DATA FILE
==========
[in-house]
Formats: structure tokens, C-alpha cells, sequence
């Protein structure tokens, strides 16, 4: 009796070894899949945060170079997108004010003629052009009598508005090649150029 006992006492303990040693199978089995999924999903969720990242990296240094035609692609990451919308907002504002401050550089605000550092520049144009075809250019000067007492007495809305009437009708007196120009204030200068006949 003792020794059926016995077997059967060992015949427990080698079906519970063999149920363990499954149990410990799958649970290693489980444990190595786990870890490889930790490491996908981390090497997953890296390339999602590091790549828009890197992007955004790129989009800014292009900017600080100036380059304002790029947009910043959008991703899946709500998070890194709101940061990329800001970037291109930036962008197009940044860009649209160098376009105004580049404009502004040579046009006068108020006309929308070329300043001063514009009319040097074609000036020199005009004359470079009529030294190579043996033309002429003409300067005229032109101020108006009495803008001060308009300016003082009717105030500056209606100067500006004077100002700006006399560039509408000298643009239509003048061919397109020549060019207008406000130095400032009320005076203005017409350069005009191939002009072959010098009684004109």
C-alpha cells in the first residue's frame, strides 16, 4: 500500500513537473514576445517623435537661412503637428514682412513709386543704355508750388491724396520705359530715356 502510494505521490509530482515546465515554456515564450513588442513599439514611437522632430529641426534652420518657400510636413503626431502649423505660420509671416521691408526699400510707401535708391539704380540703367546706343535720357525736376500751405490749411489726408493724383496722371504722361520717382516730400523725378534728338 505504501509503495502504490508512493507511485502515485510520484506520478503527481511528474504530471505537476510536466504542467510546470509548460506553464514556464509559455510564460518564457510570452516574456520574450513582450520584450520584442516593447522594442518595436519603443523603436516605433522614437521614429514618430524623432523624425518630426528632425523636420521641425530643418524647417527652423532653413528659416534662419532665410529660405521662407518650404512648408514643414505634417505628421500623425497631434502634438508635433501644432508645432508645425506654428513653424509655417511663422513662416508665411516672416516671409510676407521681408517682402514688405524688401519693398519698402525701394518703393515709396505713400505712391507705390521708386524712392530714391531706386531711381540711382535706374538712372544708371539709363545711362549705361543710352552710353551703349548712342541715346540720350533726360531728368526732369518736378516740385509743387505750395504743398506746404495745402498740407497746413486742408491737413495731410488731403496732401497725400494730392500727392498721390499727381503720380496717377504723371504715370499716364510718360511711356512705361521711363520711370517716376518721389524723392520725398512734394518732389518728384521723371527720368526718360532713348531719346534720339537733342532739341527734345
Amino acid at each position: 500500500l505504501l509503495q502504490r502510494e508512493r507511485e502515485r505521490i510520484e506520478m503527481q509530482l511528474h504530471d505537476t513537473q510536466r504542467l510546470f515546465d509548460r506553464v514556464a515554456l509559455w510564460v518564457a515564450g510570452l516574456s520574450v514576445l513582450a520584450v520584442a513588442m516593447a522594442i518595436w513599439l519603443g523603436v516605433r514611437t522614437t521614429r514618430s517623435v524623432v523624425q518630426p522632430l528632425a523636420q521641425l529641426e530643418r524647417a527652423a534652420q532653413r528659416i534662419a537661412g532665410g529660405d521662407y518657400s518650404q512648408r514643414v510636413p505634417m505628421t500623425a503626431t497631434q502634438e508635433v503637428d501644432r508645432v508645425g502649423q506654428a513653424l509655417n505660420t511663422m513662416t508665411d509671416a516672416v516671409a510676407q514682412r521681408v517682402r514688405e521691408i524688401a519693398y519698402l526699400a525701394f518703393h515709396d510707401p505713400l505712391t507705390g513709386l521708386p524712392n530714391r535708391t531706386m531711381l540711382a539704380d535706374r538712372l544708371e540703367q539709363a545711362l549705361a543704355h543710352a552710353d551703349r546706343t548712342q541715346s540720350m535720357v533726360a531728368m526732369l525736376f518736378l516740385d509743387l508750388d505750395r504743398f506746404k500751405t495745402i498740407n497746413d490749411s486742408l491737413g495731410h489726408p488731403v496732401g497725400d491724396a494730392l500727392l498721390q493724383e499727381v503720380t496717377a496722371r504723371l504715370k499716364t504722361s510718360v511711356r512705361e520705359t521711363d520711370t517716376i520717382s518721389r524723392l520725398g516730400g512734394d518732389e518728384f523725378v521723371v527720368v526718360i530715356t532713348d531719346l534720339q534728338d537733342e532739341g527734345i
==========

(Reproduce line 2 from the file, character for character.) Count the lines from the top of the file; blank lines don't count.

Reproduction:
Formats: structure tokens, C-alpha cells, sequence